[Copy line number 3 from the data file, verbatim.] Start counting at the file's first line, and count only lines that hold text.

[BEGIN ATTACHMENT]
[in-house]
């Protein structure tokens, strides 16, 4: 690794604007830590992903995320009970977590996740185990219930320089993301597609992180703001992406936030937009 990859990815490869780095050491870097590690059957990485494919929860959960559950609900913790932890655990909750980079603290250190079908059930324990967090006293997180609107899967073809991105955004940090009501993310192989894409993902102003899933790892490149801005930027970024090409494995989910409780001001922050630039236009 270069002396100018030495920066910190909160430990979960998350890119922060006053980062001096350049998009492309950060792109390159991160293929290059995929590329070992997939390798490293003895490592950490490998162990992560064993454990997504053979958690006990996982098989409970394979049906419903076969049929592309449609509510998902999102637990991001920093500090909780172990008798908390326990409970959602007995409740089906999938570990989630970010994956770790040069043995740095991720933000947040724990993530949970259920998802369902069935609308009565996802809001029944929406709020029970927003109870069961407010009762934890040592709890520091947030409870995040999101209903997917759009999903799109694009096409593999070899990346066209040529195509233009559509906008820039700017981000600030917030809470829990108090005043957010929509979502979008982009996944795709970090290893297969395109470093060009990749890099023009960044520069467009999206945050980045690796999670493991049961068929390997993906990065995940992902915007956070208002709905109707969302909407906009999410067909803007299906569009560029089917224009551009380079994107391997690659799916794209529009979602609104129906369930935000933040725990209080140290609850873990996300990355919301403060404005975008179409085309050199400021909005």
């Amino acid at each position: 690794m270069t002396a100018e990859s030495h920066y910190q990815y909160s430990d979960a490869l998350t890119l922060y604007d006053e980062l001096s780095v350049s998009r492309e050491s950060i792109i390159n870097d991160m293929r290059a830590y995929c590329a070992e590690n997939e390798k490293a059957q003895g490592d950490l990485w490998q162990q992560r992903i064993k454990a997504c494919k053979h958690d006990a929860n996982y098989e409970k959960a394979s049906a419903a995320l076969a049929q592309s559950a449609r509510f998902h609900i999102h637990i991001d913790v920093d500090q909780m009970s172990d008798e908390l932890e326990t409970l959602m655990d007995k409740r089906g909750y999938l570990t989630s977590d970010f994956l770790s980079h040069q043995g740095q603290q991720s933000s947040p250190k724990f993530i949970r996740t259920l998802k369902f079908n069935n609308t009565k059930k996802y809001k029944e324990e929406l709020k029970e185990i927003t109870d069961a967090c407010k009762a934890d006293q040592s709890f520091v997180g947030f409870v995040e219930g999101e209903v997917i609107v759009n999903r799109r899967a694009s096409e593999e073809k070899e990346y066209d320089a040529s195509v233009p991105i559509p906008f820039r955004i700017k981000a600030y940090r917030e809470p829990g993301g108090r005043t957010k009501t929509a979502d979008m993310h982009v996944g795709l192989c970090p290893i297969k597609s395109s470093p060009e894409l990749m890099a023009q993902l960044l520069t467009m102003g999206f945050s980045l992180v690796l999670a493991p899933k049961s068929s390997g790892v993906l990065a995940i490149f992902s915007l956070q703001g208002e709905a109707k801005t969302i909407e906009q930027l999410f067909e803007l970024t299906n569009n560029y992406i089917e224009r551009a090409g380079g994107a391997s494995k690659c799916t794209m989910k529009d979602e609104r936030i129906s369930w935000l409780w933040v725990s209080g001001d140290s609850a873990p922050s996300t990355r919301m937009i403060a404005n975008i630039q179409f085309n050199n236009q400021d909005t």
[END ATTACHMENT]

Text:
């Amino acid at each position: 690794m270069t002396a100018e990859s030495h920066y910190q990815y909160s430990d979960a490869l998350t890119l922060y604007d006053e980062l001096s780095v350049s998009r492309e050491s950060i792109i390159n870097d991160m293929r290059a830590y995929c590329a070992e590690n997939e390798k490293a059957q003895g490592d950490l990485w490998q162990q992560r992903i064993k454990a997504c494919k053979h958690d006990a929860n996982y098989e409970k959960a394979s049906a419903a995320l076969a049929q592309s559950a449609r509510f998902h609900i999102h637990i991001d913790v920093d500090q909780m009970s172990d008798e908390l932890e326990t409970l959602m655990d007995k409740r089906g909750y999938l570990t989630s977590d970010f994956l770790s980079h040069q043995g740095q603290q991720s933000s947040p250190k724990f993530i949970r996740t259920l998802k369902f079908n069935n609308t009565k059930k996802y809001k029944e324990e929406l709020k029970e185990i927003t109870d069961a967090c407010k009762a934890d006293q040592s709890f520091v997180g947030f409870v995040e219930g999101e209903v997917i609107v759009n999903r799109r899967a694009s096409e593999e073809k070899e990346y066209d320089a040529s195509v233009p991105i559509p906008f820039r955004i700017k981000a600030y940090r917030e809470p829990g993301g108090r005043t957010k009501t929509a979502d979008m993310h982009v996944g795709l192989c970090p290893i297969k597609s395109s470093p060009e894409l990749m890099a023009q993902l960044l520069t467009m102003g999206f945050s980045l992180v690796l999670a493991p899933k049961s068929s390997g790892v993906l990065a995940i490149f992902s915007l956070q703001g208002e709905a109707k801005t969302i909407e906009q930027l999410f067909e803007l970024t299906n569009n560029y992406i089917e224009r551009a090409g380079g994107a391997s494995k690659c799916t794209m989910k529009d979602e609104r936030i129906s369930w935000l409780w933040v725990s209080g001001d140290s609850a873990p922050s996300t990355r919301m937009i403060a404005n975008i630039q179409f085309n050199n236009q400021d909005t």